Now it’s time to sew! If you are sewing by machine then you can use the dotted line as a guideline to help you sew. Don’t forget to backstitch on the machine to make sure that the ends of the seam are secure for turning. You don’t want your stitches to come out! If you don’t want to follow the dotted lines then use a 5mm seam allowance.
If you are sewing by hand then you can use the dots as a guideline on where to put your needle. Use the white thread for this if you are using the thread in the heirloom kit. You can also use thread bought separately if you wold like it to match your fabric. You might want to sew with a double thread to give the seam a little bit more strength. Stop and start at the area marked ‘Leave Open For Turning’. Do not sew this part of the bird. Make sure that the handing loop is safely tucked inside the bird when you are sewing it – you don’t want to catch it in the seam of the bird!
Pin the bird wings with RIGHT sides together. You will be making two wings for the bird. Now sew along the dotted line – leaving the hole open for turning the wing the right side out.
Clip the seams on both the bird body and the wings. This allows the fabric to turn neatly when you turn your bird the right way round. You nee to cut the excess fabric out from the tip of the bird’s tail so that it’s not too bulky when you turn it. You need to do the same with the fabric that is in the corner of the wings – where the shape goes out to make the feathers.
Turn your bird and wings the correct way round. You may want to use a chopstick (or similar item!) to poke the smaller areas of the bird and wings out. The trickiest part is turning the tail – you take it slowly and ease it gently.
Don’t try to stuff the whole tail out in one go – it needs to be coaxed out! Push all the seams fully out and give the wings a quick iron. It can help to fold the open area of the wings to the inside so that they are easy to close up later.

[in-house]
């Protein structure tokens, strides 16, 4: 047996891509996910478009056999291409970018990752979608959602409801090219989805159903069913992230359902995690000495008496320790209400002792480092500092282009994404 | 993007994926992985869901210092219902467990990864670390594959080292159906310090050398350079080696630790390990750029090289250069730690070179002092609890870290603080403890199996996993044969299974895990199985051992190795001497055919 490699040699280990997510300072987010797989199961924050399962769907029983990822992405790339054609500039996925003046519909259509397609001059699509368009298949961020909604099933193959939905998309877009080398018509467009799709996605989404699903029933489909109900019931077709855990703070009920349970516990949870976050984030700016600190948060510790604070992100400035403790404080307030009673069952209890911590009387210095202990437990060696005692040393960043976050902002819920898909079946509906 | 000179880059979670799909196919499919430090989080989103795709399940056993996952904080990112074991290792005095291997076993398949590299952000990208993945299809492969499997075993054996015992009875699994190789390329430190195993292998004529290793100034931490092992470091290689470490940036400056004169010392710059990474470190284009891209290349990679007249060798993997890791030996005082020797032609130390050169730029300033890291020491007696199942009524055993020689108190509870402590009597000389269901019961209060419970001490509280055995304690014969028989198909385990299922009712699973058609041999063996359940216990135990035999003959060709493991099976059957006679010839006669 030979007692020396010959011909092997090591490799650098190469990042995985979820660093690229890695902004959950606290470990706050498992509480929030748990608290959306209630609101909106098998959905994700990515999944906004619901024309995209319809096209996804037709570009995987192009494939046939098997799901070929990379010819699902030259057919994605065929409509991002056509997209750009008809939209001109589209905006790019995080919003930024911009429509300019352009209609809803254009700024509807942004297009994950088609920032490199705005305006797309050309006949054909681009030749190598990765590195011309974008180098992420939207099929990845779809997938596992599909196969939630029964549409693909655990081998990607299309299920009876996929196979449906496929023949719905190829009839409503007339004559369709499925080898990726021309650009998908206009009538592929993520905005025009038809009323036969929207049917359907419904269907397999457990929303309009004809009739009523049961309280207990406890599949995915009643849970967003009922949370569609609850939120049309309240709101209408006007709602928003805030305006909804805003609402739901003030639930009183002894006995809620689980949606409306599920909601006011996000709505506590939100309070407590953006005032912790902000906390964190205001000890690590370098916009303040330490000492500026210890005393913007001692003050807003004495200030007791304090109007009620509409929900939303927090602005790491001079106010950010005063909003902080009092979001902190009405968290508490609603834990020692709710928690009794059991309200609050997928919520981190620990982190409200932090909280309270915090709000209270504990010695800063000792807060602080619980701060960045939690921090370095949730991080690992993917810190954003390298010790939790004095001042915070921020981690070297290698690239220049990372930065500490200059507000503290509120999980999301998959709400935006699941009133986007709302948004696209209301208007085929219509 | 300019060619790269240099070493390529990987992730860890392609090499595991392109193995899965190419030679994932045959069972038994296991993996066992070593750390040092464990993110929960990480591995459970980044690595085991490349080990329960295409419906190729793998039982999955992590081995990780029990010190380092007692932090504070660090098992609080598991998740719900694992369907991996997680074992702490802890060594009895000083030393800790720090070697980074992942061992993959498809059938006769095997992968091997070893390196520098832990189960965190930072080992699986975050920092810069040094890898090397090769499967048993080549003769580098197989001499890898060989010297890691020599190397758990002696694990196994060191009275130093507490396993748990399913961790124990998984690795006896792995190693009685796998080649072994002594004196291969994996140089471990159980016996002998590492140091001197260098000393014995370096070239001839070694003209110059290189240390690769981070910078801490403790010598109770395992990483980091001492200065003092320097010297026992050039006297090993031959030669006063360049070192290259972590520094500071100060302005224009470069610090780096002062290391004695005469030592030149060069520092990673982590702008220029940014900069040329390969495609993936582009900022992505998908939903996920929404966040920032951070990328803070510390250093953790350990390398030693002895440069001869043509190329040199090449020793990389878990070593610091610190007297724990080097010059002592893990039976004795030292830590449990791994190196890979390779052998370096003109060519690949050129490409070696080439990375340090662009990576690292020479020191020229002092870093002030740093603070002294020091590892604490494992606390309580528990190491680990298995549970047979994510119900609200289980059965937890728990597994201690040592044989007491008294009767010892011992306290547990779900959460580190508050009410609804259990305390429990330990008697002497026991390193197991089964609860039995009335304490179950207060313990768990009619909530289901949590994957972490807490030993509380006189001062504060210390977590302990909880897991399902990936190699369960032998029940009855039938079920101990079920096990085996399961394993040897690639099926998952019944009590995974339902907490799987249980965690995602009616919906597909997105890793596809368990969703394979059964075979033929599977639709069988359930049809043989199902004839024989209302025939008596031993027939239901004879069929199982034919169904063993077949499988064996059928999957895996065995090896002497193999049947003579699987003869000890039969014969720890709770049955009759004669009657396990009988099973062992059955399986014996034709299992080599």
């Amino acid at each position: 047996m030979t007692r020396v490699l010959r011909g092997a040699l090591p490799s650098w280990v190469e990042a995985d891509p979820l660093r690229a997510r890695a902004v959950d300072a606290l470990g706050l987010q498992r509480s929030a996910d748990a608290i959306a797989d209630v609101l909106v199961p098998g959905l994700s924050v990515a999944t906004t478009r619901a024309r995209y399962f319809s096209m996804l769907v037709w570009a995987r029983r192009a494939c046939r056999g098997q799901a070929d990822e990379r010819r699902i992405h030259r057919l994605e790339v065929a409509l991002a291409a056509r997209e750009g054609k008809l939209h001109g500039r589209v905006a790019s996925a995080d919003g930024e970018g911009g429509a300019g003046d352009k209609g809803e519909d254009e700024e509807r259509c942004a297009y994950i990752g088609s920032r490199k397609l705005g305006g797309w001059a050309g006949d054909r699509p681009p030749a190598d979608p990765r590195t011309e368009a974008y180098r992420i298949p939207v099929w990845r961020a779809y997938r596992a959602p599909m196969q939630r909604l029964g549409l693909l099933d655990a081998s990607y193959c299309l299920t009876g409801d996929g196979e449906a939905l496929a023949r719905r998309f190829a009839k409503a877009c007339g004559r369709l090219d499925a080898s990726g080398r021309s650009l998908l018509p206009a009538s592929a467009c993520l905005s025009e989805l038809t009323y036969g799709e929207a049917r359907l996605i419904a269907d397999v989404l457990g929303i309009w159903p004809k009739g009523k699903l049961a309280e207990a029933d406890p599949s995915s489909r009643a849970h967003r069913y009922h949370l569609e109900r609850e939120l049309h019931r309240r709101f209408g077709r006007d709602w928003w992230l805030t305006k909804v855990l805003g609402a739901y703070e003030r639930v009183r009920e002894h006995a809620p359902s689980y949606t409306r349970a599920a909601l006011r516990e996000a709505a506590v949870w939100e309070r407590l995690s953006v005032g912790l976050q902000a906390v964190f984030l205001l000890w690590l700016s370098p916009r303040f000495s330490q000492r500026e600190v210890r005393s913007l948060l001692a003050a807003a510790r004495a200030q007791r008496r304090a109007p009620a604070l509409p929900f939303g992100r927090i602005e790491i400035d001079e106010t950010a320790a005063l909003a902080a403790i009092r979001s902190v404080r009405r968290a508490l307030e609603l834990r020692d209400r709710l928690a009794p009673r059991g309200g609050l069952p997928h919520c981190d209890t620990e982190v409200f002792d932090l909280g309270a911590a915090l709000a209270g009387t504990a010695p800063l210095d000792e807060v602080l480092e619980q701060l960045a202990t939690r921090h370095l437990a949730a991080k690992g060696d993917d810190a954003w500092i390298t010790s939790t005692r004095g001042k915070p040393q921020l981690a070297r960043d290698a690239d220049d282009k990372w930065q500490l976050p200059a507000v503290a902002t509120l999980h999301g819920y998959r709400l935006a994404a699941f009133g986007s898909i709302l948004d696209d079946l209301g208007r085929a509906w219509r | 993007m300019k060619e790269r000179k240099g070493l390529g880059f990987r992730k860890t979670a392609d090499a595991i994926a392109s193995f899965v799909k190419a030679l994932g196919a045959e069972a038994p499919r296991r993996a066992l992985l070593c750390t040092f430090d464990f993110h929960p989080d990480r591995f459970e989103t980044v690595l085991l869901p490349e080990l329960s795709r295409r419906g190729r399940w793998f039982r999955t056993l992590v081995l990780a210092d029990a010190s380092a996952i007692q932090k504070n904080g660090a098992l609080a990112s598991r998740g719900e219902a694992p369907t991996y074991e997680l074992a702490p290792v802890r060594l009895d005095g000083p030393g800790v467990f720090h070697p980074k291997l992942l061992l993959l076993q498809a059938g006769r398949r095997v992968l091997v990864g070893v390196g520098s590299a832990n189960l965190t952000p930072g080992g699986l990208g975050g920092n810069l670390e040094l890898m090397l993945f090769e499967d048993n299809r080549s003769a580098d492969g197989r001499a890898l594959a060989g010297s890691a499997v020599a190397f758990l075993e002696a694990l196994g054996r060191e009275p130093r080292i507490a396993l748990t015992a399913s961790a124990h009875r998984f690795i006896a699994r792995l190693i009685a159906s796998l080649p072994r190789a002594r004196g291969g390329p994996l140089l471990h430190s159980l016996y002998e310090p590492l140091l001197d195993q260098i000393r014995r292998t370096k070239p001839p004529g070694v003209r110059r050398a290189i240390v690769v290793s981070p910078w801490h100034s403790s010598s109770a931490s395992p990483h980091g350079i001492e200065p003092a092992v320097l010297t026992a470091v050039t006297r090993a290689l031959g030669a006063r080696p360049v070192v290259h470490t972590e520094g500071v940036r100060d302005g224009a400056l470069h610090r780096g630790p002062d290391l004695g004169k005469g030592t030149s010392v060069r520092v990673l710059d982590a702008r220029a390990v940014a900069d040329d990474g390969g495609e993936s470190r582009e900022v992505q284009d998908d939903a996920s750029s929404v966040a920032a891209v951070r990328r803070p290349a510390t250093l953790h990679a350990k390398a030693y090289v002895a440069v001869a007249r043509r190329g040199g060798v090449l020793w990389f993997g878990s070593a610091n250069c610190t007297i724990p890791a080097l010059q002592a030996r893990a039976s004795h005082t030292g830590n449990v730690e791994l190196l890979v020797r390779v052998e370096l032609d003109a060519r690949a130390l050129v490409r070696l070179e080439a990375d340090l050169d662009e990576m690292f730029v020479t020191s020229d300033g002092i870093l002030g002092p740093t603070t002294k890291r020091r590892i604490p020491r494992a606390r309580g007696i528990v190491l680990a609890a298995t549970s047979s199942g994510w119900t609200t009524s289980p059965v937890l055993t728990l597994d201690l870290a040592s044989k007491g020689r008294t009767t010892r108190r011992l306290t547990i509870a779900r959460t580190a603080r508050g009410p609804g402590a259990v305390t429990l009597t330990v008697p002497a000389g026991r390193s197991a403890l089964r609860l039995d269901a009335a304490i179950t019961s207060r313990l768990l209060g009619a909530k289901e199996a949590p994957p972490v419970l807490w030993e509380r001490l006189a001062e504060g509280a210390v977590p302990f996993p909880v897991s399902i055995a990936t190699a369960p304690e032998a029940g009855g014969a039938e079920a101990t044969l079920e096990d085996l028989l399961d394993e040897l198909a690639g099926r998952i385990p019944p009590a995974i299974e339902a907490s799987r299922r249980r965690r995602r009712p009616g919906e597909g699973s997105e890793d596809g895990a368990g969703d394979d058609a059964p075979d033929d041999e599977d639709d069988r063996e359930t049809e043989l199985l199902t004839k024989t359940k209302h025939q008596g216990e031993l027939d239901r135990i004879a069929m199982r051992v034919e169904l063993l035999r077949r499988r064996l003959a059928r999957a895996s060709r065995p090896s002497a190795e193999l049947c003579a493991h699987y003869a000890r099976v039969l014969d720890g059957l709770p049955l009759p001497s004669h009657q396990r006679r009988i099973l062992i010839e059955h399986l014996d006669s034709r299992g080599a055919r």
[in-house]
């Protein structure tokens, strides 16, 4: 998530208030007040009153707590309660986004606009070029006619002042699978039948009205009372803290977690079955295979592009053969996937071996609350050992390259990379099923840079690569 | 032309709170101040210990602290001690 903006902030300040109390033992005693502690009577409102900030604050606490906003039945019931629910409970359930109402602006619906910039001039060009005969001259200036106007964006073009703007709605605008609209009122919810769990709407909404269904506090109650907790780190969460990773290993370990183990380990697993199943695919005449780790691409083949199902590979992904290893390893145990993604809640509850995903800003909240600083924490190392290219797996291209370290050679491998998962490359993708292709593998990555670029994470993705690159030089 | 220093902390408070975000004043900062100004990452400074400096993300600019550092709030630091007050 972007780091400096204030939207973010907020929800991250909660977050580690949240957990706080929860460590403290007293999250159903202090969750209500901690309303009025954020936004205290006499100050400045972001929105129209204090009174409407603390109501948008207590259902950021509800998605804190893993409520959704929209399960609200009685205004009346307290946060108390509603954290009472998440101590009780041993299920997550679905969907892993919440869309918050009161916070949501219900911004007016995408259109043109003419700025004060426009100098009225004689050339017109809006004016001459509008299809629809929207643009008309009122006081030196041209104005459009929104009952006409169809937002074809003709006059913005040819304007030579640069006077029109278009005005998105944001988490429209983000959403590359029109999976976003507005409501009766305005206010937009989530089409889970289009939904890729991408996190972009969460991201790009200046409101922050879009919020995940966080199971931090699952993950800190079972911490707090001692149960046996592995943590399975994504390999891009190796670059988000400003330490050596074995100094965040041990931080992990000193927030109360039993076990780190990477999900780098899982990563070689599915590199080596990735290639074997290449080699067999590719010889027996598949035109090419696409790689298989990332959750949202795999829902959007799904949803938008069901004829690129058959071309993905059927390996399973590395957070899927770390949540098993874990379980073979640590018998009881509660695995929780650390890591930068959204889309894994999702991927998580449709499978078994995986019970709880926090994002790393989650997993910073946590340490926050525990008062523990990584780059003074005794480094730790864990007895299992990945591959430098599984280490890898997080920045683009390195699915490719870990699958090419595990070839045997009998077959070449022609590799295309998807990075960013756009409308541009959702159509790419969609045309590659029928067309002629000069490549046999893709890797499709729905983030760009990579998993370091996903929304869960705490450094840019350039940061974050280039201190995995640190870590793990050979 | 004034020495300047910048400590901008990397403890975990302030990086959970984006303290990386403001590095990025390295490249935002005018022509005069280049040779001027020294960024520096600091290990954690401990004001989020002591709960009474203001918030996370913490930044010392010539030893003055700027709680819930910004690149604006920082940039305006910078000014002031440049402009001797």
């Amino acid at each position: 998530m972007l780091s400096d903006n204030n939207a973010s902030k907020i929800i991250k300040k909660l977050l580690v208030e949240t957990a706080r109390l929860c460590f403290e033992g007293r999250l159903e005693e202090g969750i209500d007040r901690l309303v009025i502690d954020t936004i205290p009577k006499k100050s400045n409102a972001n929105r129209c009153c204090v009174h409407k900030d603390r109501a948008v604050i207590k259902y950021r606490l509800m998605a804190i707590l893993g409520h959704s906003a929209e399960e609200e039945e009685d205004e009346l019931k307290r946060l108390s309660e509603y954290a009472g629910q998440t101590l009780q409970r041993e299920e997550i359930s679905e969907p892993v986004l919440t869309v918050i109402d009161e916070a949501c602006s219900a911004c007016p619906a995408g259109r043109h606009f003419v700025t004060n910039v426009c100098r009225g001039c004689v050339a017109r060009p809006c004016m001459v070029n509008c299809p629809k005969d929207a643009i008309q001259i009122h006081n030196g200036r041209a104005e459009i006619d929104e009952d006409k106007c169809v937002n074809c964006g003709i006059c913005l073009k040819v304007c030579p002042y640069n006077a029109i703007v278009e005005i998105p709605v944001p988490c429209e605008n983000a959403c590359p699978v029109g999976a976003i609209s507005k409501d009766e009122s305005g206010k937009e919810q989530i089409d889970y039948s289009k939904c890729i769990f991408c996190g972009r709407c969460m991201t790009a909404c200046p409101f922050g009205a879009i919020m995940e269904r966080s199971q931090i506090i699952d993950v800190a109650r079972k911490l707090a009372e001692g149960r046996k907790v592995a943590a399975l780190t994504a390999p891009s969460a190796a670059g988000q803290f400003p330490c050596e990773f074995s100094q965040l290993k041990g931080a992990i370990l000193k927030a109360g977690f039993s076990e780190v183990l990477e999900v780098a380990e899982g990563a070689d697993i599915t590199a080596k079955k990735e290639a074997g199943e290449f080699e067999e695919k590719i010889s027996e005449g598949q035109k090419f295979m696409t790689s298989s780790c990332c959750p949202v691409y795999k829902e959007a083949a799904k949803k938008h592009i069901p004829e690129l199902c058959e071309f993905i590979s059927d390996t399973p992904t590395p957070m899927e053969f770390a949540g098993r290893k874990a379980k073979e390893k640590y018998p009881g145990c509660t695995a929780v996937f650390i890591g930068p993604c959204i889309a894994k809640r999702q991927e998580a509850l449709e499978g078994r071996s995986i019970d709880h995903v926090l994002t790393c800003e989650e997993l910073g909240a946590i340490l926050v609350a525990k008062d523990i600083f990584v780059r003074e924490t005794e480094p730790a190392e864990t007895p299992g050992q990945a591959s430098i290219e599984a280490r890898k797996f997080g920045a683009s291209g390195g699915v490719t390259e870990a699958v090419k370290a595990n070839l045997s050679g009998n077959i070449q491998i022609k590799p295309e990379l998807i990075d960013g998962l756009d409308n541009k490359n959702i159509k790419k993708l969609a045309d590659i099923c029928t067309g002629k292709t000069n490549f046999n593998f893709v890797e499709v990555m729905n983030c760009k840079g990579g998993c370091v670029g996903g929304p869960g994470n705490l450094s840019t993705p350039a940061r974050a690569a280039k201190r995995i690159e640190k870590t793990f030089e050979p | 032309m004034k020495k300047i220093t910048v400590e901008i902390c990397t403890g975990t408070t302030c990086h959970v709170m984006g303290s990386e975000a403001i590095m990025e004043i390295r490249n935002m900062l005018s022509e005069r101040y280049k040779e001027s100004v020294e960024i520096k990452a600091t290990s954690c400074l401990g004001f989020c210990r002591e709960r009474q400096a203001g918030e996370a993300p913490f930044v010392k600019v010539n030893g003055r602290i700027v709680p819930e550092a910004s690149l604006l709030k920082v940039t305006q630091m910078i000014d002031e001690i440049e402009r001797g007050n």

You can also iron the bird body if you think it needs it. You should have the hanging loop and the beak on the outside of the bird now and it should starting to take shape.
Stuff the body of the bird with the beautifully soft filling supplied with your heirloom kit. Use your chopstick to gently push the stuffing into the tail of the bird, then the head area, then fill the rest. Use small amounts of stuffing at a time – don’t try to jam it all in at once! You don’t necessarily have to use all the stuffing supplied. You may find that you have some left over. Don’t worry about that!
Close up the hole on the bird body using a ladder stitch. I’ve made you a YouTube video to help you do this as it’s impossible to explain in words! It’ll give you a lovely finish though so is definitely worth doing. Close the wings up with a ladder stitch as well. The wings do not need stuffing. If you are confused then PLEASE ask me either here or in the Memory Zoo Sewing Community.
Sew the wings onto the body of the bird with the white thread supplied.
You can either sew the wings on and then sew the buttons on separately – or you can be brave and sew the whole lot in one go! To sew the wings on hold them to the sides of the bird’s body – making sure they are in line and even – and pop the needle through one wing, then the body, then the wing. Pull the thread tight and go back the other way.
Once the wings are attached you can sew the buttons on in the same way – just make sure that they are in the correct location!
Now you can sew on the eyes. This is the last step! I have included 4 eyes in your packet – this is because they are teeny tiny and I felt there might be a risk that someone might lose one of them. We don’t want a one eyed bird! You only need to sew two eyes on (obviously!). They are a bit fiddly so you might want to go and get your glasses……
The best way to sew them on it to pop the thread through the middle of the eye, hold it onto the head and sew back and forth over the eye until it is secure. Pass the needle through the head of the bird and out the other side to sew on the second eye.
Well done! Your bird is finished!
I’m insanely proud of you and you should be proud of yourself. You’ve made something to keep forever out of clothes that were otherwise going to sit in the attic (or in a drawer) doing nothing. Your bird will bring pleasure to you every time you look at it!
If you’re not already a member of the Facebook Memory Zoo Sewing Community then please come and join us and show off your wonderful new decoration, heirloom and sewn-yourself-happiness. I’m so excited to see it! As I said at the beginning of this post if you have any problems at all then please, PLEASE come to the FB group and ask me to problem solve for you. I am here to help you!